Level sender. There are reproductions of this unit.
Cleaned off around level sender to pull it out.
Ok, this level sender is gone. The float cracked and fell off just as I was working it through the tank opening. Oh, and this released the smell of mostly-evaporated gas...
Later on 9/28 - replaced the hood release cables. The RH one had broken, so needed to do this. They are sold in pairs, so may as well replace both at once. Just as well - the LH one was partially frayed and did not have all strands still contributing. A little tricky to get the release knobs off the old cables, but not too bad.
Release knob has a chromed button. Carefully pried this out with the tip of a knife. Inside that is a "star" washer deformed down into the cylinder inside the knob. To get this out, I formed a hook in a paper clip. I thought the paper clip would probably just straighten back out, but it held enough to pull out the star washer. From there, the cable can be pushed back up the knob. The little "C" shaped washer is deformed around the smaller diameter of the cable end fitting. I pried on the "C" some with a screwdriver to get it to release.
New cable in place in the under-dash bracket. Note the cable goes above the bolt.
Cable in the bracket. Installing the knob is the reverse of removal, but it has to be done in place on the car. Cables are sold in pairs. Though only one on my car had failed, the other was quite frayed, so I cut it in order to have new cables on both sides.
9/29/13 - more disassembly
Not even sure where I left off, so today, tried soda (salt) blasting some parts. Using the 15-lb soda blaster from HF. This works very well on removing paint - very gentle. Does not disturb the underlying metal at all. Unfortunately, my compressor isn't up to the task. Need more capacity. Had a larger compressor that I sold, so Carol isn't so thrilled with getting another bigger one. Downsides - soda costs 10x sand. The flow path of this blaster is very small - about 3/16" wide, so it takes a very long time to accomplish clearing a wide area. Not strong enough to clear a rusty surface. Does great removing paint, but just kind of shines up / burnishes rust.
Working on a bumper-to-radiator air guide that I found on eBay. The one on my car had the back inch or so ground off to fit the thicker radiator. I got this part from a guy who I'd bought a couple of other things from, so he gave me a break on shipping. He's liquidating a collection of '50-'52 parts, but his focus was on the Roadmaster, so not a lot of his parts are useful to me.
Soda blasting leaves a REAL nice finish. It's so gentle, I can see scratches from the original tooling around the pressed-in ribs.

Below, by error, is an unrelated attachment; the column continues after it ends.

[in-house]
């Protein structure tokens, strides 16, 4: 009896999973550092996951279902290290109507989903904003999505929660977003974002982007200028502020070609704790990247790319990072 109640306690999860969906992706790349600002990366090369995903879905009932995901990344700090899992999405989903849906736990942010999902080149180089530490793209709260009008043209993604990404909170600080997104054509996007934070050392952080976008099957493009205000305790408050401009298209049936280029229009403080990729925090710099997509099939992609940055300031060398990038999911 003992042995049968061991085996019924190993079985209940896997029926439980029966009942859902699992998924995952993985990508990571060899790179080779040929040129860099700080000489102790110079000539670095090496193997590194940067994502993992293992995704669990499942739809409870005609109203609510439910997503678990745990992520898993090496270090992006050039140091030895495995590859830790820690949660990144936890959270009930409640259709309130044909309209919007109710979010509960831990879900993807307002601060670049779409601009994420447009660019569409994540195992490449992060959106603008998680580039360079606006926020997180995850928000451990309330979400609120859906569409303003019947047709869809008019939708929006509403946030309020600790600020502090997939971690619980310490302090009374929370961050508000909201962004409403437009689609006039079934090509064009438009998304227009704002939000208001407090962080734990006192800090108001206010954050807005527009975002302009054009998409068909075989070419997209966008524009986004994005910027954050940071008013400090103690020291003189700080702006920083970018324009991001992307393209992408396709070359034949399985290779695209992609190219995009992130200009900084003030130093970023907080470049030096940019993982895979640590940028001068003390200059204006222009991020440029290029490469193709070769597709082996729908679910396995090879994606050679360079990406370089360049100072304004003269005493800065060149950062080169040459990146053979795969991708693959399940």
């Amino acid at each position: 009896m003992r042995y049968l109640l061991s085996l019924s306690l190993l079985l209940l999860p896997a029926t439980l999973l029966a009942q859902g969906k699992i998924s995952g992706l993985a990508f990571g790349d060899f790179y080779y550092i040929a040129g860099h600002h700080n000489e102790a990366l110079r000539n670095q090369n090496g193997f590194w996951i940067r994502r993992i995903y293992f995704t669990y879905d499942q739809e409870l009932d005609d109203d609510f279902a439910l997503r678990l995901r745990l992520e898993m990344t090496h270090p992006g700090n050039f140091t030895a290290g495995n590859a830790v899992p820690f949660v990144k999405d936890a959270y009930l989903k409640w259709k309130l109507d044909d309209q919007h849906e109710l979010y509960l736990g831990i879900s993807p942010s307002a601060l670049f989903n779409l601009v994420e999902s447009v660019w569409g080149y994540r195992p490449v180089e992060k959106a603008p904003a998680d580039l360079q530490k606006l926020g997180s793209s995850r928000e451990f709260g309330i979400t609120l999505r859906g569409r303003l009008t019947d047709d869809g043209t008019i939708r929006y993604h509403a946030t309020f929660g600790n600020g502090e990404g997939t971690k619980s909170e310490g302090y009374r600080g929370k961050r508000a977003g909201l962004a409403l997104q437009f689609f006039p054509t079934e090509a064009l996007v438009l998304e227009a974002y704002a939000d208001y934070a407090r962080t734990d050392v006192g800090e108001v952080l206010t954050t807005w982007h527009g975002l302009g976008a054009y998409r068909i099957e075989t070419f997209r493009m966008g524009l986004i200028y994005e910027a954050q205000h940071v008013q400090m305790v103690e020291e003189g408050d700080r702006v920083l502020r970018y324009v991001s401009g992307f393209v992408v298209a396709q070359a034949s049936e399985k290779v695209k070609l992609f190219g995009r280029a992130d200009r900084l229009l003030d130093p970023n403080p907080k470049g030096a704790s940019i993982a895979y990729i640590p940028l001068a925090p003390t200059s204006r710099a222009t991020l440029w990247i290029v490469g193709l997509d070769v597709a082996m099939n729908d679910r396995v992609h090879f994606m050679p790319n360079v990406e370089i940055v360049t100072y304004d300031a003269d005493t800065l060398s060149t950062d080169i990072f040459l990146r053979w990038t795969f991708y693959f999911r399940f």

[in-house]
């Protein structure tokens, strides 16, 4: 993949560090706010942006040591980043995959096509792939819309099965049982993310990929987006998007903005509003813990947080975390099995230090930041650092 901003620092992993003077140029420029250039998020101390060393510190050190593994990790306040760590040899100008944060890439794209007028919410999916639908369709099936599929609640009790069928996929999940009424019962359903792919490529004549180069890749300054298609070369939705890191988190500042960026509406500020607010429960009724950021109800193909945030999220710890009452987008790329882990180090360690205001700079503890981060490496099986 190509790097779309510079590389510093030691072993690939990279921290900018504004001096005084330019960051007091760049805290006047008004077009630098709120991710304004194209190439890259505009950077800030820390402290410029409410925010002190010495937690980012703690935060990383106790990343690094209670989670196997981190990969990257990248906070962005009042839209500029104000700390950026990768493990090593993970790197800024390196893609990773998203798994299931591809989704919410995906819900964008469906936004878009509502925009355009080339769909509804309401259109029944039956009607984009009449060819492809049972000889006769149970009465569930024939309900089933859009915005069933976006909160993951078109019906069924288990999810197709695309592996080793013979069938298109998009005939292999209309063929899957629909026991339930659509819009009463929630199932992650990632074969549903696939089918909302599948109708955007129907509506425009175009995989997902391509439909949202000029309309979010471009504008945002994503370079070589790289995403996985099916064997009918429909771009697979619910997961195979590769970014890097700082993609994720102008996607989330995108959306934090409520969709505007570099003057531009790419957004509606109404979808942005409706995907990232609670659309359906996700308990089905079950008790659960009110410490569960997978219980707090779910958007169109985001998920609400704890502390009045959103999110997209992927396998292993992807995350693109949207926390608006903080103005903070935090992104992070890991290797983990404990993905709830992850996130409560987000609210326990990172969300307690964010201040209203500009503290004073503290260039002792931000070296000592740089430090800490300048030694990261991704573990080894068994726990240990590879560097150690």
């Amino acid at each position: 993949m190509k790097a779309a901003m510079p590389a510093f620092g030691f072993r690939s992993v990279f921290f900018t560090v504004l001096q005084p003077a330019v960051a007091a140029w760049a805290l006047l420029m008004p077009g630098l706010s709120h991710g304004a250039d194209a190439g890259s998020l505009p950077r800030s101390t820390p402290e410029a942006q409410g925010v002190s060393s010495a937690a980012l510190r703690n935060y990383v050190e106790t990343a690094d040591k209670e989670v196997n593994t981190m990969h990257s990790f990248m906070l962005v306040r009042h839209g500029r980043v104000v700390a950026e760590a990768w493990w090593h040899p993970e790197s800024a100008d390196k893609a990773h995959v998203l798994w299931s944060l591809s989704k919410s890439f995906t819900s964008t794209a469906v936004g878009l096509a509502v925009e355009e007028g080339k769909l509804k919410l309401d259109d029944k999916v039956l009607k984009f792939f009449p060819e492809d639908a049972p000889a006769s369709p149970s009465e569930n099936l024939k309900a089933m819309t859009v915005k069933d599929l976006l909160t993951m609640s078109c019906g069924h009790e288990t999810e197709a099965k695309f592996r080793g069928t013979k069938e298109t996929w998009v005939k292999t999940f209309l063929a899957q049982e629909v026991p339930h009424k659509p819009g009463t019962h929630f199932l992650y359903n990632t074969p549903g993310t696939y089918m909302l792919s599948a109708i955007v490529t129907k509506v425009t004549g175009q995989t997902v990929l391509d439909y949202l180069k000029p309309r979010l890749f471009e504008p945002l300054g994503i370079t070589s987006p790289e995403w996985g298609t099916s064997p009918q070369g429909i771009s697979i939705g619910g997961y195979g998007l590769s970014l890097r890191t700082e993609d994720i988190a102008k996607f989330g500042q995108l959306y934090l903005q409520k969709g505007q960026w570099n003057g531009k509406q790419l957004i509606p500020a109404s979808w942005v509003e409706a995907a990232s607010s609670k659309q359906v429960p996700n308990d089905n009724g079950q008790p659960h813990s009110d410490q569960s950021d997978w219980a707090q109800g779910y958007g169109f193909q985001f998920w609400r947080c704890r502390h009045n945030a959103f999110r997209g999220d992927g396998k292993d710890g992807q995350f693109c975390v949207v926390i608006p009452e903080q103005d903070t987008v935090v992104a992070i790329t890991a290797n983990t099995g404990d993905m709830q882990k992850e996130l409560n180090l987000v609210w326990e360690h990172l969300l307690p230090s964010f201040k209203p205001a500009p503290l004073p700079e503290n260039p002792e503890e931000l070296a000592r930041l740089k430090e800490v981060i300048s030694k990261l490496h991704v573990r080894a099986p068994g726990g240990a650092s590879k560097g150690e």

Tried a little blasting on the re-rusted thermostat housing parts. It wasn't as effective on castings.
The lower half or so of the part in this photo was soda blasted.
Other items - got a NOS front turn signal lens from eBay. True NOS - it's truly like new. Needed one because it's broken out, but the other one is going to look so bad by comparison, found another NOS lens from another seller so both sides will look the same. Got a replacement radiator splash pan from an eBay seller who was very helpful on a previous purchase. Also bought a replacement radiator mounting frame from him, as the radiator frame on my car had the diagonals cut out to fit a thicker replacement radiator (still need a radiator).
Have been working on a spreadsheet of tasks to be completed and items needed to get the car to running, stopping, and a little beyond that.
Consulting with the Buick experts online, figured out the breather tube has a clamp on it that probably is just placed too far back on the line. It should be at the engine interface to keep the tube from falling off.
Mystery clamp from above.
Clamp from below - yes, it's not attached to anything, so I'll try this where the breather tube exits the engine to see if this can keep the top end of the breather tube in place.
While under there, took a few photos of the frame.
From passenger side. Can see the under-seat heater blower motor.
Looking back along the passenger side.
9/30 - checked on the tank. They said they wanted to soak it for another day because the initial soak didn't look good enough.
10/1 - Got the tank back. It still smells pretty bad. Unfortunately, it's pin-holed. I couldn't really see it when I picked it up, but when I got home, I put a flashlight in the level sender hole and could see bunches of little holes all around the perimeter of the bottom. On the plus side, the shop didn't charge me for it. So I feel like that right there gets me about halfway into a new tank. The ones from Tanks inc. should do just fine. Though theirs is about 2 gallons smaller than the stock tank - maybe because they make it to fit many Buick models. But I won't complain about a brand new tank that just bolts in and works. They also sell a level sender that is lower cost than the replica ones, but I'll need to check that it works with 6v.